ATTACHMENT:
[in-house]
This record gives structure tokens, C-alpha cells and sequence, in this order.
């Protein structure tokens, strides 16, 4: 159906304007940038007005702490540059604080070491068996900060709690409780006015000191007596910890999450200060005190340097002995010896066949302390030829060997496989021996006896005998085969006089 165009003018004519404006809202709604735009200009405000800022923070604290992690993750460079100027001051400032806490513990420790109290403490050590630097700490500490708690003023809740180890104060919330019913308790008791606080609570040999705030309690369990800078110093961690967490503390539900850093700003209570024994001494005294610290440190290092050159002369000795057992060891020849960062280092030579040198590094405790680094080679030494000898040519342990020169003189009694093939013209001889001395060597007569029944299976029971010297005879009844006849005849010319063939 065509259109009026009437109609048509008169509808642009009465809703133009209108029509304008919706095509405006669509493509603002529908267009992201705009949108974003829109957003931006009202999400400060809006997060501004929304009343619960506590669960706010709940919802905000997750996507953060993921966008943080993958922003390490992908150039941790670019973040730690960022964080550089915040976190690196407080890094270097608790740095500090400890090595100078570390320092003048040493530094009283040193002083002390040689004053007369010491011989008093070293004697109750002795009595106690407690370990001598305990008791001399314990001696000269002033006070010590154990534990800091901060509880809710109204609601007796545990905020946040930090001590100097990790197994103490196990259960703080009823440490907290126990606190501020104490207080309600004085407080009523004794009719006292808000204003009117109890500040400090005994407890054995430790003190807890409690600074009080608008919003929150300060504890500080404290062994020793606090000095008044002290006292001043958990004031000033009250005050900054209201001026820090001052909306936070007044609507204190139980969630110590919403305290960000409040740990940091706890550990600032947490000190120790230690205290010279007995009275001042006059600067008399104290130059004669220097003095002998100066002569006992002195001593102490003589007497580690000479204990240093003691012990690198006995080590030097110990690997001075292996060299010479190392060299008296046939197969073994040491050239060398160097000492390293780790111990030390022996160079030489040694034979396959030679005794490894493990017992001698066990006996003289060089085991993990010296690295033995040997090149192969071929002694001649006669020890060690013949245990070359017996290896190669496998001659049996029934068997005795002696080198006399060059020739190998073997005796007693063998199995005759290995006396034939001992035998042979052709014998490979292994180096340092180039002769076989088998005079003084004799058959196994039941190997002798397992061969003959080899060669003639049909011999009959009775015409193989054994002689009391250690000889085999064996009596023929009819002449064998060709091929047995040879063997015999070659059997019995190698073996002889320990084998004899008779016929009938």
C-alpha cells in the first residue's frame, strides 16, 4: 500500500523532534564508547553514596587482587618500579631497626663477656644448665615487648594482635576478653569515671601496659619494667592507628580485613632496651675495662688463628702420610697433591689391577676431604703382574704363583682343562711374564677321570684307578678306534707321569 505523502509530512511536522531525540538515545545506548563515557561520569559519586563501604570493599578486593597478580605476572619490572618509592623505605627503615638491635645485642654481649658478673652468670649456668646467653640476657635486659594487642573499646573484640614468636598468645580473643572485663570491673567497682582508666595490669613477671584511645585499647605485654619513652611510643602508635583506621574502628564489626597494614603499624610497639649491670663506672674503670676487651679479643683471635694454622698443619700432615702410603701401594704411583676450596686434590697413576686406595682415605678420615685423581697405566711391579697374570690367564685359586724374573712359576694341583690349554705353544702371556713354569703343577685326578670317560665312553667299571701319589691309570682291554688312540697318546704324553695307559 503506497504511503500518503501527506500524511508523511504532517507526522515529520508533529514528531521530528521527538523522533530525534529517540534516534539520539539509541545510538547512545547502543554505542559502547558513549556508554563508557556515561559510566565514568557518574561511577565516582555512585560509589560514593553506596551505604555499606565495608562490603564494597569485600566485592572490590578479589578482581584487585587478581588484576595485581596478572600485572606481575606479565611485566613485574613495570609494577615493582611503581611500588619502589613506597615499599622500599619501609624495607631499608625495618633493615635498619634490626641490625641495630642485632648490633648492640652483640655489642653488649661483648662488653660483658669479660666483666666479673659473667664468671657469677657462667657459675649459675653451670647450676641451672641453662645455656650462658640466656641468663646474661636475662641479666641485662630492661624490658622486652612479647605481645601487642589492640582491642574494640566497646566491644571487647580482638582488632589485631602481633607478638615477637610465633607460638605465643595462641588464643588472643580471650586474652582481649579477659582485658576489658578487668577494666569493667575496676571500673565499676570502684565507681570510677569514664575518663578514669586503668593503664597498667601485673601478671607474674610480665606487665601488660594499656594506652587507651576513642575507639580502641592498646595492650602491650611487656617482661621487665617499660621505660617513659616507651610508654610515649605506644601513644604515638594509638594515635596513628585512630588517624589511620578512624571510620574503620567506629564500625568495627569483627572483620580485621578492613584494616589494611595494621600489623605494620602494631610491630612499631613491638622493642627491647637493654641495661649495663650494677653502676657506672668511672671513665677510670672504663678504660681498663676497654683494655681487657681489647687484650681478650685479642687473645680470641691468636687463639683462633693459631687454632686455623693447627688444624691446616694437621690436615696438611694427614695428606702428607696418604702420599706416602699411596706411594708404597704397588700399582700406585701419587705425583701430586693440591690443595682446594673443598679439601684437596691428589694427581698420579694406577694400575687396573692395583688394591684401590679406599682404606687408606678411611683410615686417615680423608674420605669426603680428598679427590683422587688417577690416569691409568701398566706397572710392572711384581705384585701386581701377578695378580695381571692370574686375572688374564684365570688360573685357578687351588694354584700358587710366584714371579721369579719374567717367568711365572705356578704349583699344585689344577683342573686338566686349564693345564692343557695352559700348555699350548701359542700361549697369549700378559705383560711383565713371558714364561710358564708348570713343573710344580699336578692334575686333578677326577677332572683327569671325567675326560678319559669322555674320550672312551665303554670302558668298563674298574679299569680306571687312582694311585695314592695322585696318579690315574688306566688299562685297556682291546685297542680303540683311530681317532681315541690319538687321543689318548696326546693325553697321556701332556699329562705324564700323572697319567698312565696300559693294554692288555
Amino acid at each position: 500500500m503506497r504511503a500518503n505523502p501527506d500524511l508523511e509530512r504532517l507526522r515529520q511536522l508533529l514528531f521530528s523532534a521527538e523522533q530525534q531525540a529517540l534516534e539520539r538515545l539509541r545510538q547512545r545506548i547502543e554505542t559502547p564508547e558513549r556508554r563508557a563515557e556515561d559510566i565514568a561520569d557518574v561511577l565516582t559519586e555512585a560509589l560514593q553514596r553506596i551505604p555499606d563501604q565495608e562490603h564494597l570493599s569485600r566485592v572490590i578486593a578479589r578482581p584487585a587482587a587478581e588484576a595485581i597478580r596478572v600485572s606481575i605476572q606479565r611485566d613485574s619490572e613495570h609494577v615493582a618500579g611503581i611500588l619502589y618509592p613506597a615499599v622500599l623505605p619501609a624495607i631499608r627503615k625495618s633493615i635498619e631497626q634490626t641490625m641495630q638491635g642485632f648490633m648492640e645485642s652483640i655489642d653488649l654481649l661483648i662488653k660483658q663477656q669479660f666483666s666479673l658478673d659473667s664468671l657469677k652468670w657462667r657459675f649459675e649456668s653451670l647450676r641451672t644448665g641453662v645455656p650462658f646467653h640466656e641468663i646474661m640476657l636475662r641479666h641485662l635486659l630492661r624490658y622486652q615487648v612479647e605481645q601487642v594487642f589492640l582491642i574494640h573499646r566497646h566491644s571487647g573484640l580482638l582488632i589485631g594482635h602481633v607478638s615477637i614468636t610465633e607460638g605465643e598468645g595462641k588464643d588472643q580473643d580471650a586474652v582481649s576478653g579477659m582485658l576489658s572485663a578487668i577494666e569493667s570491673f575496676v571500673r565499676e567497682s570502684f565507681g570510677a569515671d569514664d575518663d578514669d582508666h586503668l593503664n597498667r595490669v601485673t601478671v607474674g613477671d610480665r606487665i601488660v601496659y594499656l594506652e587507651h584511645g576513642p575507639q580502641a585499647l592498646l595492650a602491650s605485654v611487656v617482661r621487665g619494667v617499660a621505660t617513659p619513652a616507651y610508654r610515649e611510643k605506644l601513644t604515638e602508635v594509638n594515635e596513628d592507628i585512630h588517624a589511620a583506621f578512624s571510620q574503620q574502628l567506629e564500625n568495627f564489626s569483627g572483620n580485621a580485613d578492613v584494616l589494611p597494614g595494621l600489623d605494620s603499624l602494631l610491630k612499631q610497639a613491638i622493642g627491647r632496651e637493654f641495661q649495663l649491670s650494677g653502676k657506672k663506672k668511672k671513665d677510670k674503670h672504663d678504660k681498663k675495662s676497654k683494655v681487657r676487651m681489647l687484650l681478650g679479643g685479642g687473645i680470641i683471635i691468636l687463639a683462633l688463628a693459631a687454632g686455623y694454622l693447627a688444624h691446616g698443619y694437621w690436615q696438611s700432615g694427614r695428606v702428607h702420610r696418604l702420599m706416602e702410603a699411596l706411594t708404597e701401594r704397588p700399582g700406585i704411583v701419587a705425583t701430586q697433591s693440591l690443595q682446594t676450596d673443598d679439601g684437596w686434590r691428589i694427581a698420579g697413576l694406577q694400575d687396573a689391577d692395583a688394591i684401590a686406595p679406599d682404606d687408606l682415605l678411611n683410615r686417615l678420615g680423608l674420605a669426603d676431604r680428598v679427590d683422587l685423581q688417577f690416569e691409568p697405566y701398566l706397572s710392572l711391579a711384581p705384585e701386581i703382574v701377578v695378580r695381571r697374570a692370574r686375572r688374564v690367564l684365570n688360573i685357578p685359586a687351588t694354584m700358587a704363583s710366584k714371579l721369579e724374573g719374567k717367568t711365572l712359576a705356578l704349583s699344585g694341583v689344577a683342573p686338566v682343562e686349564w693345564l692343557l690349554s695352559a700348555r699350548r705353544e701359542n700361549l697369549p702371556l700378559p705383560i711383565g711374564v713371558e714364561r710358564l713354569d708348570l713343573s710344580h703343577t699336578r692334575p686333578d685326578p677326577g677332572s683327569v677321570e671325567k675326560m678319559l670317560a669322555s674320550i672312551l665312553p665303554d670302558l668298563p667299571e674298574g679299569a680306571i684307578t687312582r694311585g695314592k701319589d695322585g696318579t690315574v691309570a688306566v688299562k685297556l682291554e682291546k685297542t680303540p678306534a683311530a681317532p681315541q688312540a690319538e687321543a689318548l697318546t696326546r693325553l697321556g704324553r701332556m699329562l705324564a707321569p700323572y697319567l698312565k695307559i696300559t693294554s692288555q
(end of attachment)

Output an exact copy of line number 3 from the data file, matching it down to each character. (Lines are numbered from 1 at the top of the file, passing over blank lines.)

């Protein structure tokens, strides 16, 4: 159906304007940038007005702490540059604080070491068996900060709690409780006015000191007596910890999450200060005190340097002995010896066949302390030829060997496989021996006896005998085969006089 165009003018004519404006809202709604735009200009405000800022923070604290992690993750460079100027001051400032806490513990420790109290403490050590630097700490500490708690003023809740180890104060919330019913308790008791606080609570040999705030309690369990800078110093961690967490503390539900850093700003209570024994001494005294610290440190290092050159002369000795057992060891020849960062280092030579040198590094405790680094080679030494000898040519342990020169003189009694093939013209001889001395060597007569029944299976029971010297005879009844006849005849010319063939 065509259109009026009437109609048509008169509808642009009465809703133009209108029509304008919706095509405006669509493509603002529908267009992201705009949108974003829109957003931006009202999400400060809006997060501004929304009343619960506590669960706010709940919802905000997750996507953060993921966008943080993958922003390490992908150039941790670019973040730690960022964080550089915040976190690196407080890094270097608790740095500090400890090595100078570390320092003048040493530094009283040193002083002390040689004053007369010491011989008093070293004697109750002795009595106690407690370990001598305990008791001399314990001696000269002033006070010590154990534990800091901060509880809710109204609601007796545990905020946040930090001590100097990790197994103490196990259960703080009823440490907290126990606190501020104490207080309600004085407080009523004794009719006292808000204003009117109890500040400090005994407890054995430790003190807890409690600074009080608008919003929150300060504890500080404290062994020793606090000095008044002290006292001043958990004031000033009250005050900054209201001026820090001052909306936070007044609507204190139980969630110590919403305290960000409040740990940091706890550990600032947490000190120790230690205290010279007995009275001042006059600067008399104290130059004669220097003095002998100066002569006992002195001593102490003589007497580690000479204990240093003691012990690198006995080590030097110990690997001075292996060299010479190392060299008296046939197969073994040491050239060398160097000492390293780790111990030390022996160079030489040694034979396959030679005794490894493990017992001698066990006996003289060089085991993990010296690295033995040997090149192969071929002694001649006669020890060690013949245990070359017996290896190669496998001659049996029934068997005795002696080198006399060059020739190998073997005796007693063998199995005759290995006396034939001992035998042979052709014998490979292994180096340092180039002769076989088998005079003084004799058959196994039941190997002798397992061969003959080899060669003639049909011999009959009775015409193989054994002689009391250690000889085999064996009596023929009819002449064998060709091929047995040879063997015999070659059997019995190698073996002889320990084998004899008779016929009938």